FarmBoy

Hobbs




msg:3476791
 5:11 pm on Oct 13, 2007 (gmt 0)

Speaking of low quality, here are a couple of high quality ideas I would have thought Google would implement in a pay per conversion system:

A conversion is either a signup or a purchase:
- For signups: Make it compulsory for advertisers to use the Gmail system, even under their own domains, this way Google ca verify a signup.
- For Purchase: Make it compulsory for advertisers to use the Google checkout system.

Yes less advertisers will signup for this, but this would be a quality move onto the market, using and promoting existing Google products in the same time slowly gaining a more reliable long term market share, in short, offering what others cannot currently offer.

That would be inline with what I know of Google's sense of smart business & quality.

jomaxx




msg:3476795
 5:20 pm on Oct 13, 2007 (gmt 0)

Then IMO that's their own risk and not my problem. If they want to pay $25 for somebody to fill in a form then they're asking for trouble.

No no no. What you're saying is that people should be allowed to generate fraudulent transactions. That would obviously mean a quick end to the entire business model, and we'd ALL be worse off.

Non-sales transactions can be faked. Sales transactions can also be faked, by making a purchase with a stolen credit card or simply by returning the item later. Advertisers need SOME kind of controls, but hopefully the process will be as transparent as possible. I'm still holding off on promoting referrals (via Google) because they're still solving major problems like this by the seat of their pants.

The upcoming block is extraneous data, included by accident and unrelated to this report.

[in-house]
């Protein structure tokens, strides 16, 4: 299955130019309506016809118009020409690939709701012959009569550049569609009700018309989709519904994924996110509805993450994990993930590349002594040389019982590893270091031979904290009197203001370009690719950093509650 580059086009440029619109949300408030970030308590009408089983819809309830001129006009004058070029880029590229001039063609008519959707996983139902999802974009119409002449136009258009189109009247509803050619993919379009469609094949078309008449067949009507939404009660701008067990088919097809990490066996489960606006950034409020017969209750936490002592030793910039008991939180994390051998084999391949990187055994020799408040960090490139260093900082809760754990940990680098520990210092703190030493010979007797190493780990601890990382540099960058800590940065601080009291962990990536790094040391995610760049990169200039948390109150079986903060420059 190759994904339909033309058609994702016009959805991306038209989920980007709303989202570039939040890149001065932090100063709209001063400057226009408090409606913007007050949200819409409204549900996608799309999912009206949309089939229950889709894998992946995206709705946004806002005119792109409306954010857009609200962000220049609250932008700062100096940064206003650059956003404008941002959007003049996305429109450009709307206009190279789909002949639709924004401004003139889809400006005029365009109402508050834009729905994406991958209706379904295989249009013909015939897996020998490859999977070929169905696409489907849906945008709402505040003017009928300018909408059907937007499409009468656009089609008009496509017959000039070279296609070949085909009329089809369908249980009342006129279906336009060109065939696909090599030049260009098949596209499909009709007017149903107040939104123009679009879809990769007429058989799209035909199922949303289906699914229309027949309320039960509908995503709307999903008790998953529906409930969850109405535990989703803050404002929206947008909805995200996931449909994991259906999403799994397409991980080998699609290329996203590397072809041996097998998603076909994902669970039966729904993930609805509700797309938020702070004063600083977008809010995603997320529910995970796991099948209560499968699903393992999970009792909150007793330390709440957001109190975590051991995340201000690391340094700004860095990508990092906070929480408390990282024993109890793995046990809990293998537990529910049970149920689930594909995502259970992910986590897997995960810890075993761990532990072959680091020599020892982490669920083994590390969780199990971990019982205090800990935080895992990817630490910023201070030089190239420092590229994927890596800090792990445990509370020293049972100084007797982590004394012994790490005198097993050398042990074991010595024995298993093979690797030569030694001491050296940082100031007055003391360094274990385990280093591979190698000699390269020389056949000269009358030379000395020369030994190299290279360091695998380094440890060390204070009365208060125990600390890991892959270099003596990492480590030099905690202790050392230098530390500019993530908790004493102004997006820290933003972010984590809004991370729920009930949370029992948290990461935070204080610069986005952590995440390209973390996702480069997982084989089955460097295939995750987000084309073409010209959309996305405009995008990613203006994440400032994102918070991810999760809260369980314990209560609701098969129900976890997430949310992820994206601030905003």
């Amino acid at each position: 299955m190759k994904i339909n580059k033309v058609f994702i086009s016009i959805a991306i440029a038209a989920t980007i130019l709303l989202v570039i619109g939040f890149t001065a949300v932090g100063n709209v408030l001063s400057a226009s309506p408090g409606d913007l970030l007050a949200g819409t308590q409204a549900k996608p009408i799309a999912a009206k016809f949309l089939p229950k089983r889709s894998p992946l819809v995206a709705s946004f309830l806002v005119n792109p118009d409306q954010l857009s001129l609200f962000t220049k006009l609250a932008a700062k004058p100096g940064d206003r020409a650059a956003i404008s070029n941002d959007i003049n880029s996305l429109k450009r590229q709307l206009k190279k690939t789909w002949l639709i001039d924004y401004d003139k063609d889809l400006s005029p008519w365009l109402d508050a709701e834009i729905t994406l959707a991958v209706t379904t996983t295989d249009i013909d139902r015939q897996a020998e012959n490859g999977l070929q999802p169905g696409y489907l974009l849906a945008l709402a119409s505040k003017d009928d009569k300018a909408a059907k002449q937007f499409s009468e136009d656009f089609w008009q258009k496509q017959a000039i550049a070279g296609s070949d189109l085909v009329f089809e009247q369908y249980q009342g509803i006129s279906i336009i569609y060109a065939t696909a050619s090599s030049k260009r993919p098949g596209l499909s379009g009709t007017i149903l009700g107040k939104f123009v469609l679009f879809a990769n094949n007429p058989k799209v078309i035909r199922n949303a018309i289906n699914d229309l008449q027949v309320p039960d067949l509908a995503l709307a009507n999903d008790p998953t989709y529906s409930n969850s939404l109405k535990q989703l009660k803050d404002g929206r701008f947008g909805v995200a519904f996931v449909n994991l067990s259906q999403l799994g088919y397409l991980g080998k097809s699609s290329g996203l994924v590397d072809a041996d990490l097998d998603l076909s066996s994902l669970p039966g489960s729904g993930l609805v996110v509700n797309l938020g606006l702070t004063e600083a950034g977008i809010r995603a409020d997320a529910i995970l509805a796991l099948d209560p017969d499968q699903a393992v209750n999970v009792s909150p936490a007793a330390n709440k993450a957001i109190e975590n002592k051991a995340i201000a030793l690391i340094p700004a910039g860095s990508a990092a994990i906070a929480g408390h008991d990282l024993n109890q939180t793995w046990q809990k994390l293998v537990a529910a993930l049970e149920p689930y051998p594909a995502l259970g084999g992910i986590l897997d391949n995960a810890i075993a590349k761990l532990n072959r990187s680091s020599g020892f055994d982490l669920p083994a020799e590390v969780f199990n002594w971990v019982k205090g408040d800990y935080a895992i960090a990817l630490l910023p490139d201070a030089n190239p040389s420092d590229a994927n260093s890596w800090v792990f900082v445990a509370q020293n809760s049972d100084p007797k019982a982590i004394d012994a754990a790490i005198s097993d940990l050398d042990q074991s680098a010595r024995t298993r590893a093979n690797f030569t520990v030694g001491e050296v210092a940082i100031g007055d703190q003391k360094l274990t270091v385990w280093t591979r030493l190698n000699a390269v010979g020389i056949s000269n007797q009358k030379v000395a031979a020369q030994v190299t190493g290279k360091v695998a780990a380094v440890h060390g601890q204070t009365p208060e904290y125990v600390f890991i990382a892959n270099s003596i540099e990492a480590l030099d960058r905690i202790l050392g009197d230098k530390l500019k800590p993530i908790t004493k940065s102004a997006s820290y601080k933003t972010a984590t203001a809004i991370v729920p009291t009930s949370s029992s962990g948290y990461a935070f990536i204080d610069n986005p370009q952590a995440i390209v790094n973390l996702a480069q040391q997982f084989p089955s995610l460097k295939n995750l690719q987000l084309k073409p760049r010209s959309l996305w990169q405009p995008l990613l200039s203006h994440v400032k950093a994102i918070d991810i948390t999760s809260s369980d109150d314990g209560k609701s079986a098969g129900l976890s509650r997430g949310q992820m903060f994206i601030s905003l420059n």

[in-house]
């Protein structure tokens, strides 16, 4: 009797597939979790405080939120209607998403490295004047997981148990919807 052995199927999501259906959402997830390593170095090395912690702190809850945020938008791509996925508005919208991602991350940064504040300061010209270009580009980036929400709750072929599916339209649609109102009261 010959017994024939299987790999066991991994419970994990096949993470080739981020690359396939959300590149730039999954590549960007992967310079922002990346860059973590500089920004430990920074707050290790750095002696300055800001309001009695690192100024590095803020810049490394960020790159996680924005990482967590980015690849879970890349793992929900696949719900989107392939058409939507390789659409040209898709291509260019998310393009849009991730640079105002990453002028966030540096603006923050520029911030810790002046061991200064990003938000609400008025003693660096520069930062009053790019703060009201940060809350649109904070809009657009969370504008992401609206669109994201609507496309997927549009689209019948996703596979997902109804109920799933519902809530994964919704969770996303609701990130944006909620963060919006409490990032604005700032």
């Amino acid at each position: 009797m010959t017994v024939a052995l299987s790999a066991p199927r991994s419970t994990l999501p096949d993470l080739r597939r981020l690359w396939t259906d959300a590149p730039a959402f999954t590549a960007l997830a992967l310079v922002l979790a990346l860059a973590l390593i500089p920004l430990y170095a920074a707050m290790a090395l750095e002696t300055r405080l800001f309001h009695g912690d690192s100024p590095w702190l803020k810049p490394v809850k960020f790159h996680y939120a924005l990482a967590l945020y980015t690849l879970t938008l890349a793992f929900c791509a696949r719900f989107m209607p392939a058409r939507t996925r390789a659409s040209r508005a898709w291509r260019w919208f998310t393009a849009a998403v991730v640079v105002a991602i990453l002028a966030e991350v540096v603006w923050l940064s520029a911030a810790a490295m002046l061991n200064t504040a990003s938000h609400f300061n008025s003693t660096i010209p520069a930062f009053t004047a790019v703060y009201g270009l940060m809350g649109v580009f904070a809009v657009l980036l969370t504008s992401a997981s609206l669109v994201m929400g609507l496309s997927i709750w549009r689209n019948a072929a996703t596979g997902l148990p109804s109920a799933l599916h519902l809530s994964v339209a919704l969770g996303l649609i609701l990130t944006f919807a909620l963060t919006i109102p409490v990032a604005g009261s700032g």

koan




msg:3476877
 7:59 pm on Oct 13, 2007 (gmt 0)

I wonder why the biggest referal company, CJ, never needed this kind of approach? Is it because advertisers have the option to choose publishers manually?

And EFV, just saying, if everything was peachy, I don't think they would feel the need for such a thing, at least not at this stage where a lot of other things could be improved. It just seems that the advertisers big names aren't in the program.

europeforvisitors




msg:3476899
 8:49 pm on Oct 13, 2007 (gmt 0)

I wonder why the biggest referal company, CJ, never needed this kind of approach? Is it because advertisers have the option to choose publishers manually?

Could be. Plus, most CJ "advertisers" are affiliate merchants who pay affiliate commissions on e-commerce transactions. There's some pay-per-lead, but not a whole lot.

And EFV, just saying, if everything was peachy, I don't think they would feel the need for such a thing, at least not at this stage where a lot of other things could be improved. It just seems that the advertisers big names aren't in the program.

Google's referral program is so low-profile that most adevrtisers, never mind publishers, probably haven't given it much thought. At this point, it's just a minor product extension, and for all we know, that may be all it ever will be.

jomaxx




msg:3476947
 10:50 pm on Oct 13, 2007 (gmt 0)

FWIW, CJ does use this same approach. There are a lot of complaints about vendors reversing commissions.

Scurramunga




msg:3476954
 11:20 pm on Oct 13, 2007 (gmt 0)

If you are unhappy with referrals, vote is with your feet and walk away. Although this discussion is quite useful to all, especially newbies, it's no use complaining about something that won't change.

I tried referrals, it didn't work out for me and I dumped it. Gave it a second chance and once again I ended up dumping it. Now with this new issue of smart pricing, there is no chance whatsoever in the future that I will ever touch referrals again.

This 36 message thread spans 2 pages: 36 ( [1] 2 > >